Development of spontaneous arthritis in beta2-microglobulin-deficient mice without expression of HLA-B27: association with deficiency of endogenous major histocompatibility complex class I expression [In Process Citation]

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Arthritis Rheum 2000 Oct; 43(10):2290-6.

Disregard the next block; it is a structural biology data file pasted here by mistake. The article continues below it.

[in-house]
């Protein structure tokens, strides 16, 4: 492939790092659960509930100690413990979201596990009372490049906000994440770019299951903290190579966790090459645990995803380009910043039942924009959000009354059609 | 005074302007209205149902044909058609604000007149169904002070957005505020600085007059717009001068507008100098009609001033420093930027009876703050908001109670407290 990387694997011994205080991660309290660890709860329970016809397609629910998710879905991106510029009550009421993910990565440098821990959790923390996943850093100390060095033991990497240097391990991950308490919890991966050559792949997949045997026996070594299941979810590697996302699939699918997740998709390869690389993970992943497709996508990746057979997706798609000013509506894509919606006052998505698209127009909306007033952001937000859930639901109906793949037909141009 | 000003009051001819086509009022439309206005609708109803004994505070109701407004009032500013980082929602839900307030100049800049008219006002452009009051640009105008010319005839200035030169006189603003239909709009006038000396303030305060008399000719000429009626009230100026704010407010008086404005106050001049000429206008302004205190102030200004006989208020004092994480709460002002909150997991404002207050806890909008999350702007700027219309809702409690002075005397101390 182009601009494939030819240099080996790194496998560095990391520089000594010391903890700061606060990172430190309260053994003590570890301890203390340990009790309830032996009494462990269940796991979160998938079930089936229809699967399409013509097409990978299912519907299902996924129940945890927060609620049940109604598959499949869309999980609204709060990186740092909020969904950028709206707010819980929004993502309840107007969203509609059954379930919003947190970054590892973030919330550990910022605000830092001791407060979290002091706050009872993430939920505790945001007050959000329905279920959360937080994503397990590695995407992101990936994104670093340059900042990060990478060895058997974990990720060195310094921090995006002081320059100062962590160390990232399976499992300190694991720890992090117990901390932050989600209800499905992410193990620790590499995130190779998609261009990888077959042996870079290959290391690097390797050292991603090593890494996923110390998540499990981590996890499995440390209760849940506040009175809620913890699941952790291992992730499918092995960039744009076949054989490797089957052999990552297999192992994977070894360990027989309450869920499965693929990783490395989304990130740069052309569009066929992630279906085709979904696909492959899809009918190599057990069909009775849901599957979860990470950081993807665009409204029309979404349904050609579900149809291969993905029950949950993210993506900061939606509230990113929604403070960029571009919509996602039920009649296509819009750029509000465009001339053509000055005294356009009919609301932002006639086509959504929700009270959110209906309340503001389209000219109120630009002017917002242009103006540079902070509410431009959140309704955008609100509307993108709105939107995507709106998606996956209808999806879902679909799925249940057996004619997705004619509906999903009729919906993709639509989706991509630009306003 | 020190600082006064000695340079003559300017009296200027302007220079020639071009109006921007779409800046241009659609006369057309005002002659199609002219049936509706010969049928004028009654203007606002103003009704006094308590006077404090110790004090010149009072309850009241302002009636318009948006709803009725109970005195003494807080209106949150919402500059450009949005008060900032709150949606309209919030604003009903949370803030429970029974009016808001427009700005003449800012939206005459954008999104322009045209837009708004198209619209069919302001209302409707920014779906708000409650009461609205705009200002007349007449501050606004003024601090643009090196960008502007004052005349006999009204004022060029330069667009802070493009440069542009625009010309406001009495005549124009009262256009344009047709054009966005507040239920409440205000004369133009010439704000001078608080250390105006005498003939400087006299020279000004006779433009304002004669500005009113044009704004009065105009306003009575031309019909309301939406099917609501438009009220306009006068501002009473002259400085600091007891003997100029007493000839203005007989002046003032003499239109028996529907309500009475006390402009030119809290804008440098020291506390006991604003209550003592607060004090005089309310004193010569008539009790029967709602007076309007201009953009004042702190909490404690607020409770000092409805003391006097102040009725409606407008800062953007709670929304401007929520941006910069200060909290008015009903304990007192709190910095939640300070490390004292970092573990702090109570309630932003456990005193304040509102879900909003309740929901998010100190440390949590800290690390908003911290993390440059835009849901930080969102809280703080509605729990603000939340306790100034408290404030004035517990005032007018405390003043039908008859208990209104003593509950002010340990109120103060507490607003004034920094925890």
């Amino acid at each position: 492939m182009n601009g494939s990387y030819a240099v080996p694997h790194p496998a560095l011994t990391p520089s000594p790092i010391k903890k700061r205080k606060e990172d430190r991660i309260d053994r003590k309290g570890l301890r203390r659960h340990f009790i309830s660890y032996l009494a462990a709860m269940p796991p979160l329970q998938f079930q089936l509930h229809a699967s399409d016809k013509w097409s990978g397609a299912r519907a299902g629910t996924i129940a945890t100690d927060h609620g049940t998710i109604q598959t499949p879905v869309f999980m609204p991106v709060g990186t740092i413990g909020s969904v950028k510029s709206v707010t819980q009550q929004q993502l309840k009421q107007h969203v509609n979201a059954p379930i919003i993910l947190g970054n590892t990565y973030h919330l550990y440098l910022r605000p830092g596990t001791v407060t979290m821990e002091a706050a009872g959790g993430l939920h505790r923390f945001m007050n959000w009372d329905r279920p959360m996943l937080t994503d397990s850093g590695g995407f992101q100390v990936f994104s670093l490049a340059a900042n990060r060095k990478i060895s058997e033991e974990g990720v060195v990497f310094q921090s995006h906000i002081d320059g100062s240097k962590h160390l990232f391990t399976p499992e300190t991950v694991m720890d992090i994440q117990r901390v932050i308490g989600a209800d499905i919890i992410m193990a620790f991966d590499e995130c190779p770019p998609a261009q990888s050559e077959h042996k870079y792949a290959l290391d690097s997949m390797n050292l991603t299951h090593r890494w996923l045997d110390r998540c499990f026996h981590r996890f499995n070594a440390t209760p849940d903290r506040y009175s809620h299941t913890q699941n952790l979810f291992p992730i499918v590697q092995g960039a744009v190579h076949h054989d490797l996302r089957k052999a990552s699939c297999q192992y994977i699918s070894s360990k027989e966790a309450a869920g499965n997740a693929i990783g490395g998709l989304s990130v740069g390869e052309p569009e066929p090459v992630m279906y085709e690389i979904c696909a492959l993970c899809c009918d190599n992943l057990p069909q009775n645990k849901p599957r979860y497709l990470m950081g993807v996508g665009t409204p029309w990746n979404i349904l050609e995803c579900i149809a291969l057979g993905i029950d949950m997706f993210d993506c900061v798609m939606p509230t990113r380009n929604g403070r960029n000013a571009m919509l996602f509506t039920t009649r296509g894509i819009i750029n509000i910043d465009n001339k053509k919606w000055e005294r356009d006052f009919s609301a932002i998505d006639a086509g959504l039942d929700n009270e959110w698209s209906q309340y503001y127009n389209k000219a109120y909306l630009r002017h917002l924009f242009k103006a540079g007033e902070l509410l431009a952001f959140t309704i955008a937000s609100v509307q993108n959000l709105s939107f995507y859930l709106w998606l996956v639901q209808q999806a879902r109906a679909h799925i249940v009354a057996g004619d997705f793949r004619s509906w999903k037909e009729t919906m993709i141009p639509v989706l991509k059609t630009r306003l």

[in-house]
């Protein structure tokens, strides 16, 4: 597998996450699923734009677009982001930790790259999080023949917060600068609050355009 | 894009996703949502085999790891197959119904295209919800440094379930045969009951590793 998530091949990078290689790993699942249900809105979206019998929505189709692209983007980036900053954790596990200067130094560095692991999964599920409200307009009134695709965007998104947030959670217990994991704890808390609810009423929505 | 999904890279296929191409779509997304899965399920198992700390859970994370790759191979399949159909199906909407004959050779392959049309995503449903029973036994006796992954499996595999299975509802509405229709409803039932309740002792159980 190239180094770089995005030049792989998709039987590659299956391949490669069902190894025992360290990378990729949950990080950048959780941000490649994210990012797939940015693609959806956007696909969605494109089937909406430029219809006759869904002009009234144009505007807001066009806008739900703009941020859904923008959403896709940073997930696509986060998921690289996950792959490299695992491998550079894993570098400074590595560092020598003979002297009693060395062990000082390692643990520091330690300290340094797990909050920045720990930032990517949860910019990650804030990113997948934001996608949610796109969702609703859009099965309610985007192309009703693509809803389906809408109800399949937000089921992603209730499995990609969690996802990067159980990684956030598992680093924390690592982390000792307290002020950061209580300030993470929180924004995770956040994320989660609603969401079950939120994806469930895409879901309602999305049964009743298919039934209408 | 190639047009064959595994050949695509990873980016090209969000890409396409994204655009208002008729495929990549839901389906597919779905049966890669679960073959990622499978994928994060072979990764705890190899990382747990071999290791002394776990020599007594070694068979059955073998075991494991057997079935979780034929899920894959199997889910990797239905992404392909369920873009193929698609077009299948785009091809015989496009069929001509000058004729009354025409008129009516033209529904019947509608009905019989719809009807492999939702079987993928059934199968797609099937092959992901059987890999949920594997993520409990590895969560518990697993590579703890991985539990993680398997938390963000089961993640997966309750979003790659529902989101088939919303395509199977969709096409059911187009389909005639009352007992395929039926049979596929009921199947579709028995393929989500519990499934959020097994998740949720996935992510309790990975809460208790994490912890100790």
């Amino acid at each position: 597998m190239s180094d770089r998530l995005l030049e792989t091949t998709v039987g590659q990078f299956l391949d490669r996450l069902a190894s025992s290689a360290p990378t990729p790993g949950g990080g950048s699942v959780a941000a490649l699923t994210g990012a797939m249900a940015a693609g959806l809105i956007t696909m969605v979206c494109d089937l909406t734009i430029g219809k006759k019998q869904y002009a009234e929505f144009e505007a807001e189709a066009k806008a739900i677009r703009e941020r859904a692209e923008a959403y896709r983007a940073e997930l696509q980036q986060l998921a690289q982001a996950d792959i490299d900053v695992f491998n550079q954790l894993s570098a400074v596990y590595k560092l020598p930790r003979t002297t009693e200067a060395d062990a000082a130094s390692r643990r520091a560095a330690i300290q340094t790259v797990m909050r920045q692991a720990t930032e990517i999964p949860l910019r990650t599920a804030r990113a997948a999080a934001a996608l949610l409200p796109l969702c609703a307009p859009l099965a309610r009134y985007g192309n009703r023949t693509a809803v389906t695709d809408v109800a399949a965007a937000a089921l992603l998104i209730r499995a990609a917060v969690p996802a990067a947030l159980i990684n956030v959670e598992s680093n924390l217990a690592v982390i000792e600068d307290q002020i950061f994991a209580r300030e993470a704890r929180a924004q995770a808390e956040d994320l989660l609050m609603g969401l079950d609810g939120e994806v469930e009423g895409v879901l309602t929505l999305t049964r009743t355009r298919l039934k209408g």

OBJECTIVE: Mice deficient in beta2-microglobulin (beta2m), but expressing the human major histocompatibility complex (MHC) class I molecule HLA-B27, have been reported to develop spontaneous inflammatory arthritis (SA). We sought to determine whether, under certain conditions, beta2m deficiency alone was sufficient to cause SA, and if this might be a result of class I deficiency. METHODS: The following types of mice were produced: mice of the MHC b haplotype genetically deficient in beta2m (beta2m(0)) on several genetic backgrounds (C57BL/6J [B6], BALB/cJ, SJL/J, MRL/MpJ, and B6,129), mice deficient in the transporter associated with antigen processing (TAP1(0)) on a B6,129 background, and HLA-B27-transgenic beta2m(0) mice on a B6 background. Cohorts were transferred from specific pathogen-free (SPF) to conventional (non-SPF) animal rooms, and evaluated clinically and histologically for the development of SA. RESULTS: SA occurred in TAP1(0) and beta2m(0)/class I-deficient mice with a mixed B6,129 genome at a developed this arthropathy. MRL/ MpJ beta2m(0) mice were unaffected. Expression of B27 did not increase the frequency of SA in B27-transgenic B2m(0) B6 mice compared with that in beta2m(0) B6 controls. CONCLUSION: Class I deficiency is sufficient to cause SA in mice. The frequency of disease, as well as B27-specific SA, is markedly dependent on a non-MHC genetic background. These results suggest that class I deficiency in a genetically susceptible mouse can mimic B27-associated arthropathy.

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